DPF is the Extensible Markup Language. Like its predecessor SGML, XML is a meta-language used to define other languages. The article in the Reference Guide taken from MSDN gives some background to XML
An acknowledged shortcoming of the former file format (
dpl) used in Debrief was the frequency with which Debrief modifications rendered previous
DPL files unreadable. This use of Java serialization offered low cost in development terms and was seen as essential to store the more complex data used in Debrief 2000 (such as projections, and formatting data).
The only way to divorce the Debrief version from the file format has been to adopt an independent file format. This independent format must be structured in order to store Debrief data tidily, and the development to support it must not be too "expensive". The adoption of XML meets both of these criteria = it is quite capable of storing Debrief data, and there are a number of libraries available which support it.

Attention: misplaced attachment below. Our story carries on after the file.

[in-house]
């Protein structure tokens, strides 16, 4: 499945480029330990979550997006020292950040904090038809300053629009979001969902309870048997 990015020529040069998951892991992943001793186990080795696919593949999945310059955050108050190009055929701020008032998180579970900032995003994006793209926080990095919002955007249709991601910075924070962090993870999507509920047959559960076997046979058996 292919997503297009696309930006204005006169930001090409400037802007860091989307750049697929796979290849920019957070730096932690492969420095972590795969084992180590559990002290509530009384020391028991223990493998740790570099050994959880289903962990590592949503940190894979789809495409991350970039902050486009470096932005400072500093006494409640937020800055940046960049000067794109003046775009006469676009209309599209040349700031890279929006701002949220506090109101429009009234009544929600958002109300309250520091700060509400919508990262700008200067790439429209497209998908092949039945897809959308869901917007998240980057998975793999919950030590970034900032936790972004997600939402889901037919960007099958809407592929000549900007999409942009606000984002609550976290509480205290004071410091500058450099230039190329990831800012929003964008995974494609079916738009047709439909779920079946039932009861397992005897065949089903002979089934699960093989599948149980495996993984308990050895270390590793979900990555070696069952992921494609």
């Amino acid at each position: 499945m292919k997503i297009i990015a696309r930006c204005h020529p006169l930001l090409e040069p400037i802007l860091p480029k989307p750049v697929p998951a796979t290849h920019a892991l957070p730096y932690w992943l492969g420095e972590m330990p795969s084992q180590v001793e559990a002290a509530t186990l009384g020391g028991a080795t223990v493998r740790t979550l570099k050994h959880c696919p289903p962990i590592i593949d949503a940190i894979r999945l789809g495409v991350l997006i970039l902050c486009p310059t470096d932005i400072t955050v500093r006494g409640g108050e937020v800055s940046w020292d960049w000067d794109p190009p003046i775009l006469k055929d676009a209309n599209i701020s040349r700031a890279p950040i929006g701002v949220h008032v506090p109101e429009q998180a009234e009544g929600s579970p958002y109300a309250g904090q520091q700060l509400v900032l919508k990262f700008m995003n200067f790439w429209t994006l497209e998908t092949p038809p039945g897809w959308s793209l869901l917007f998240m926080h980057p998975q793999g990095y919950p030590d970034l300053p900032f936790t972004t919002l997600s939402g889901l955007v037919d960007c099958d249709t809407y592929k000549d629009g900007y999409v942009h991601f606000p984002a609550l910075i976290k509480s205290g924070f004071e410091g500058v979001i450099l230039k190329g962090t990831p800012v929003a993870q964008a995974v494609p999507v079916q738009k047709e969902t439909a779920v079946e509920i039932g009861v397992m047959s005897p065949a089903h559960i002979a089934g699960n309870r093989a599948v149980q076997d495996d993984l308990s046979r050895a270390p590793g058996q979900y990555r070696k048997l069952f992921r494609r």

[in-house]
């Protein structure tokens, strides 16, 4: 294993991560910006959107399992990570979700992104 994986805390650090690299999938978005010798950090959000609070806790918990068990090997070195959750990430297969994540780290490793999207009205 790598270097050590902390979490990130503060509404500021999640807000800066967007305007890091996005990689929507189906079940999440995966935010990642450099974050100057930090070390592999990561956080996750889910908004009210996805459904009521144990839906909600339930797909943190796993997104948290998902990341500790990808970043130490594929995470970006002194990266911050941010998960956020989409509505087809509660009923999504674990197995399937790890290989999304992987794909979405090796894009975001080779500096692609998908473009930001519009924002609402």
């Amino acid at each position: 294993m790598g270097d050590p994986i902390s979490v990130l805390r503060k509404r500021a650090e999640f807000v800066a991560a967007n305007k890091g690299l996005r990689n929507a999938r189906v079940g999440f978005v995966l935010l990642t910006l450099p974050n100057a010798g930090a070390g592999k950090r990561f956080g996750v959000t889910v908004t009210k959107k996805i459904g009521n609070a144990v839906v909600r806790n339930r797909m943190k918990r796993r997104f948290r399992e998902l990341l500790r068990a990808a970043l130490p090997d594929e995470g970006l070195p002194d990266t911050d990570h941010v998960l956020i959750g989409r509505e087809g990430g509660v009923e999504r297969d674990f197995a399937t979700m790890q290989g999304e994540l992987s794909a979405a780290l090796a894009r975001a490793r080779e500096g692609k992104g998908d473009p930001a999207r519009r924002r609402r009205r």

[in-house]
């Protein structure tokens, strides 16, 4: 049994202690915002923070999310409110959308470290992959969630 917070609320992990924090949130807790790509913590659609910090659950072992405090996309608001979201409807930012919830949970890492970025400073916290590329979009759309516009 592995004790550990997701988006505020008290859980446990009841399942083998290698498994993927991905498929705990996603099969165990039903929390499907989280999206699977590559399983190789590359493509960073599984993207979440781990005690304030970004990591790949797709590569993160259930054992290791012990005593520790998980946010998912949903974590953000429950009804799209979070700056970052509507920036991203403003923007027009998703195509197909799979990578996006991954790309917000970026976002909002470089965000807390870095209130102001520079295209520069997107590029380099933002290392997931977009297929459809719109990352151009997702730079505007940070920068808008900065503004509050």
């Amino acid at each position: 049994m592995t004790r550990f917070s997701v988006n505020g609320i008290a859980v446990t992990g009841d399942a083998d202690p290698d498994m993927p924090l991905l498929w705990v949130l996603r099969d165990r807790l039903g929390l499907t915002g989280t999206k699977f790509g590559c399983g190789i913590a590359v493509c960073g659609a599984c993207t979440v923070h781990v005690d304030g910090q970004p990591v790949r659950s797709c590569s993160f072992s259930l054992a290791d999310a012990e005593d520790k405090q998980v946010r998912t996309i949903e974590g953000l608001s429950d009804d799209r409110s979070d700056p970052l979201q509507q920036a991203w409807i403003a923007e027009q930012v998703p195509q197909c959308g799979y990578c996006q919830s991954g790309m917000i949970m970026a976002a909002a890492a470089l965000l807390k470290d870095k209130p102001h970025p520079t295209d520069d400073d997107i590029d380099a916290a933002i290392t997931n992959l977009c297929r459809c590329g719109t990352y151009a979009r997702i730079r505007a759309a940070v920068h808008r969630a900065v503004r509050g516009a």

XML provides additional benefits beyond those described above:
It is human-readable, offering the following benefits:
Apparently corrupt data files can be examined in a text editor and repaired
Data files can be edited outside Debrief
It is a world-wide standard independent of Debrief and Java
Applications are freely available which support it: Internet Explorer will open XML data files for inspection
As more organisations/industries adopt XML, there is increased likelihood that import/export filters will not be required, since XML documents are easily translated between each other.
The XML structure adopted within Debrief is as follows:
Figure 16.2. XML file structure in Debrief
In Autumn 2014 the